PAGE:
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Another outcome of this study was the risk factor analysis for bat-specific factors and seropositivity. Why juveniles were more likely to be seropositive to HeV and the reasons for the complex interaction of age and weight:forearm ratio are uncertain.
Plowright et al. Perhaps a distinct sub-population of bats are more susceptible to HeV infection; those that are smaller due to age or poor body condition or both. Further work is required to establish the role of age and body condition in the susceptibility to henipavirus infection. Cross-sectional serology may not be the best tool to address this question due to an inability to pinpoint the time of infection.
Ideally, re-capture and sampling of the same animals over time would enable an investigation of bat-specific factors associated with seroconversion. Alternatively, once available, an IgM assay may give a better temporal assessment of the time of infection and thus factors influencing susceptibility. It is clear from this study that there are fundamental differences in the infection dynamics of HeV and CedPV in the Geelong colony over the study period. Furthermore, there was no association between the sero-status for the two viruses, and only two bats were seropositive for both HeV and CedPV Table 2.
It is unclear whether this represents concurrent or consecutive infections [ 37 ].
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Once developed, the use of an IgM assay would likely distinguish between these states in the future [ 37 ]. Just as it is problematic to assume similar virus-host transmission dynamics between host species, inferring virus-host transmission dynamics across viruses of the same genus should be avoided. The results of our study contribute to the field of emerging diseases from wildlife reservoirs by highlighting the importance of characterizing relative species competence as sources of pathogens in spillover events. Such an understanding enables more robust risk assessments and targeted preventative approaches.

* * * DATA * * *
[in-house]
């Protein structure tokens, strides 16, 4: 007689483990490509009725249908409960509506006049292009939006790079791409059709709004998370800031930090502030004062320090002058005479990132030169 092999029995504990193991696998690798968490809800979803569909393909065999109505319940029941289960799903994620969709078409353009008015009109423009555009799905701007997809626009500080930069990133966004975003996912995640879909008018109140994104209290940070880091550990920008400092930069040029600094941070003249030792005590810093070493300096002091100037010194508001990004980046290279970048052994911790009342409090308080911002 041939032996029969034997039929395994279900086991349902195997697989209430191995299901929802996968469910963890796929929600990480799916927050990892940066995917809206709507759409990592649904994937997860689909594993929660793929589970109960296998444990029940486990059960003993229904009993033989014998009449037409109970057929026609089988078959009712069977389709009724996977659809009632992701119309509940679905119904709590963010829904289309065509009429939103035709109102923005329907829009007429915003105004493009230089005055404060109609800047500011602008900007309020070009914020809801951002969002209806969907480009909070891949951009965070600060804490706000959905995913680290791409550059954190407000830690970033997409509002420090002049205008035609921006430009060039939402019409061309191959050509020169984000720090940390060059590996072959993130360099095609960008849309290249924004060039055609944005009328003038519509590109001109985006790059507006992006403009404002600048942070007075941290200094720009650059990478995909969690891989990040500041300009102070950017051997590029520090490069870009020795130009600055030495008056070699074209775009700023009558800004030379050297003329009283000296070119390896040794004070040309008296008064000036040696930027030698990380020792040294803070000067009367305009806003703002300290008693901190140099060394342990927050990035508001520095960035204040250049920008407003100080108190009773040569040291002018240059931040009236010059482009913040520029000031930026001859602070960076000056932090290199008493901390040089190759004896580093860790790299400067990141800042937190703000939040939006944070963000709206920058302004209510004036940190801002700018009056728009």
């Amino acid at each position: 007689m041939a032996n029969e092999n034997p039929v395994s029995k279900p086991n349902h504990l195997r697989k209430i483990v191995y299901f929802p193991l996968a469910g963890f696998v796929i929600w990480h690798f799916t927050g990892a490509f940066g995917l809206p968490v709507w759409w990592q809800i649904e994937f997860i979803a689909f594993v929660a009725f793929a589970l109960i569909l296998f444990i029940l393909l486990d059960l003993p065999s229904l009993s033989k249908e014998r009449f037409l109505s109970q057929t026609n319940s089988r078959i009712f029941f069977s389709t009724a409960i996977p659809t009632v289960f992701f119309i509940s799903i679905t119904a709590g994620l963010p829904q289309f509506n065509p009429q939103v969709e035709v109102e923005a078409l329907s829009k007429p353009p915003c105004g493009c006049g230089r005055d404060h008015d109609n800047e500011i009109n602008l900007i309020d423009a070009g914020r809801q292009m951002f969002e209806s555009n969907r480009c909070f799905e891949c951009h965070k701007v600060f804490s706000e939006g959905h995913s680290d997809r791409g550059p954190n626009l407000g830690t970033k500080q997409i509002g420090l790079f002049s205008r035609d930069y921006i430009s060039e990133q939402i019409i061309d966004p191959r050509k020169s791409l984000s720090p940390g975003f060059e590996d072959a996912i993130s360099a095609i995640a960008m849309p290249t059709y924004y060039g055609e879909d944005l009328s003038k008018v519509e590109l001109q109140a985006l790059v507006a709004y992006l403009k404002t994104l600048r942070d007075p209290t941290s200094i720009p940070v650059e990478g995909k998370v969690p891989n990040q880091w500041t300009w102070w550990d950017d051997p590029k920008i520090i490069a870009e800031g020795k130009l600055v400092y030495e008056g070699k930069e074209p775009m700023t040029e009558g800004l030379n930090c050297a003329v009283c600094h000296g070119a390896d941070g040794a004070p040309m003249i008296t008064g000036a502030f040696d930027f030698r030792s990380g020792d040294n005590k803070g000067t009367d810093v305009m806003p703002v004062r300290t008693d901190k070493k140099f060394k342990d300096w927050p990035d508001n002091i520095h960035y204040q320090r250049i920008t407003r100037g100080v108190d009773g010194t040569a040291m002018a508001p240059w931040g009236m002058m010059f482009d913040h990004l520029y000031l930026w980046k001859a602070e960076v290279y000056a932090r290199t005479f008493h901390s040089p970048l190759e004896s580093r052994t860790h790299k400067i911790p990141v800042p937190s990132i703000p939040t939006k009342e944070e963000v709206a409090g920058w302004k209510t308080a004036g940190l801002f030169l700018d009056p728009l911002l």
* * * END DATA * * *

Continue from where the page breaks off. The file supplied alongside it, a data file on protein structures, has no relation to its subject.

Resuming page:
Only the 96 bats with non-inconclusive results were modelled. We acknowledge and thank the following people: Phil Mulroyan, City of Greater Geelong, for allowing us access to the colony and providing assistance with trapping and coordinating colony counting. Obtained permission for field work: GB. Browse Subject Areas? Click through the PLOS taxonomy to find articles in your field. Abstract Hendra virus HeV is an important emergent virus in Australia known to infect horses and humans in certain regions of the east coast.
Materials and Methods Sampling Animal ethics. Repeated cross-sectional collection of urine samples. Download: PPT. Pooled urine sampling. Bat trapping. Blood sample collection. Specimen processing and testing RNA extraction from pooled urine samples and storage. Plasma and serum extraction from blood samples and storage.
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Multiplex Luminex nucleic acid detection assay. Fig 3. Data analysis Estimating proportion seropositive. Risk factor analysis of serological responses. Mapping of HeV cases in relation to the distribution of pteropid bats. Results Luminex detection of Hendra virus RNA Across the entire 88 sampling events over a month period, none of the pooled urine samples collected and analysed yielded a positive detection of HeV RNA.
Fig 4. Number, type, and month of detection of non-HeV paramyxovirus sequences. Table 1. Table 2. Sero-status was based on the MFI thresholds for each virus shown in Fig 3. Fig 5. Association of bat-specific parameters with sero-status. Distribution of P. Fig 6. Discussion Viral transmission dynamics The most important finding from this study is the absence of detection of Hendra virus excretion in urine collected from the Geelong colony.
Conclusion The results of our study contribute to the field of emerging diseases from wildlife reservoirs by highlighting the importance of characterizing relative species competence as sources of pathogens in spillover events. Supporting Information. S1 Table. S1 Text. Acknowledgments We acknowledge and thank the following people: Phil Mulroyan, City of Greater Geelong, for allowing us access to the colony and providing assistance with trapping and coordinating colony counting.